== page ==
Paul Huebl Crimefile News said...

Classifiable fingerprints found on handguns are very rare. The gun belonged to George Reeves so if his prints were somehow found on the gun they’d be meaningless.

Paraffin tests are also meaningless where a person handles firearms. The sometimes can eliminate suspects provided they did not have a chance to thoroughly wash and dry their hands.

I don’t get too excited about bullet holes in some gun owners home unless the bullets are recovered and have the victim’s blood or tissue on them. We will never know when they happened. How old was that house before George Reeves died in it?

Could it have been murder? Sure. Was it murder? I don’t think so.

Anonymous said...

what about the possibility of an accidental shooting by his fiance? yes a bullet wound to the temple and powder burns inside the head, means shot at close range - most likely suicide BUT! it doesn't mean george held the gun. lenore (the lemmon) his fiance had juvenile fits and was also just was drunk that night. the police never checked her clothes or hands for blood or gunpowder residue.

back in the 1950's if the police showed up at a crime scene they tended to believe a womans story as long as she cried (detectives and forensics are smarter today, i hope)

also, there was no suicide note, george was considered an upbeat person. he was also found in the nude (odd that a nude man at a party would kill himself). he was nude because he knew his killer, possibly lenore. also, if you are familiar with gene lebell (a hollywood wrestler and georges friend). he stated that he saw five bullet holes in georges room, not two. i doubt that the official police reports are even accurate, as all we have is lenore's statements. i believe he was killed possibly around 11 pm and 2 or 3 hours went by to alter the crime scene. thanks for responding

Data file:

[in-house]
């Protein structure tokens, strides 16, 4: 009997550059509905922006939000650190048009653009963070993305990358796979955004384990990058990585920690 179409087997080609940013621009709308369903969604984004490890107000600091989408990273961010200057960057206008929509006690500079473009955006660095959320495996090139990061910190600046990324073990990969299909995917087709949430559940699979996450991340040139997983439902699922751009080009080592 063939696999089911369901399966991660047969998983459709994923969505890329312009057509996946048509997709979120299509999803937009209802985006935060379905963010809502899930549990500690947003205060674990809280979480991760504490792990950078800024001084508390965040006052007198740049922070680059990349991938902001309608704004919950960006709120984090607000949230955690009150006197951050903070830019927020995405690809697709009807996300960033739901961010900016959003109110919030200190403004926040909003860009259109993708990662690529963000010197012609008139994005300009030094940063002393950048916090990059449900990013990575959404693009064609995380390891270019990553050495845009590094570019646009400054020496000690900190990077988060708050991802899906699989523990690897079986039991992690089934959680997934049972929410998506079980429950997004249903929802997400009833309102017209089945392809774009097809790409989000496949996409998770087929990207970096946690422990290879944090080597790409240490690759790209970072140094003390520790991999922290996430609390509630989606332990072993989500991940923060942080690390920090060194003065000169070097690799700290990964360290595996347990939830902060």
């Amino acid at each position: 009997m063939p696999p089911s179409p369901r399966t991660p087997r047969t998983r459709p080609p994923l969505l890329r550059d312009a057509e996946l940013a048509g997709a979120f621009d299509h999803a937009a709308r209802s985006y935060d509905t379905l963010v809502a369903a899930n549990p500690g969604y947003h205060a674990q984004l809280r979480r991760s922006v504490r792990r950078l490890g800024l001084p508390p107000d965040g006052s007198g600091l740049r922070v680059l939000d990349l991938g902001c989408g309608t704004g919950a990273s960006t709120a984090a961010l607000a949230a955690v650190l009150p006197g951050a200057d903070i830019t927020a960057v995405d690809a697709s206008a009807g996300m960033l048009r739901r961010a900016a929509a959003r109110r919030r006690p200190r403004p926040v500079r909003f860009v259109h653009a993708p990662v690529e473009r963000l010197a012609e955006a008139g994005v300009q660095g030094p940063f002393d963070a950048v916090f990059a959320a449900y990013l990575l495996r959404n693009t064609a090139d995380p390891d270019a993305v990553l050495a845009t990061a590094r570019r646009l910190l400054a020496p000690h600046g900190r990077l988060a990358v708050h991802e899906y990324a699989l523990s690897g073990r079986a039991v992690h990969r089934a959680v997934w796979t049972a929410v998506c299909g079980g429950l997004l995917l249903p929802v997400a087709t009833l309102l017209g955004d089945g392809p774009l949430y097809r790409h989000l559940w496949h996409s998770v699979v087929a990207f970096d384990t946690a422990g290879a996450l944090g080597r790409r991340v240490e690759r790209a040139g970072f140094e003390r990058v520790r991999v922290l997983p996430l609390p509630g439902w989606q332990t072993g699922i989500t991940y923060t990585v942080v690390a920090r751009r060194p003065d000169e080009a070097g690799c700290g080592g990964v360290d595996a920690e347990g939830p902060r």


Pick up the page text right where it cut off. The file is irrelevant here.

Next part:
Paul Huebl Crimefile News said...

Police evidence gathering and the tools in 1957 were not all that good. There has been a bunch of theories floated on this case however the evidence that we know about supports none of them.

Bullet holes in the Reeves home are meaningless unless you can somehow document when there were made. Of course blood or tissue on the bullet would have meaning if they can match it to the victim.

The only thing we know for sure is Reeves was drinking the night he died.

The emotional state of the players is also meaningless since there are loads of emotional people that never kill or injure anyone.

There's no shortage of theories in this case. The real problem with cases like the Reeves case, dead men can’t talk. He can’t tell us what happened and we can’t arrest people on a guess.

The fact that Reeves was under the influence opens three possibilities.

1. He was playing around with the gun and had an accident.
2. He was playing around with another person and had an accident.
3. He became depressed under the influence and it was suicide.

Could Reeves have been murdered? I don’t really see a strong enough motive for anyone to kill Reeves.

I doubt that if another person were involved in an accidental shooting they would have wanted to confess that and risk prison. Pure accidents are never a crime.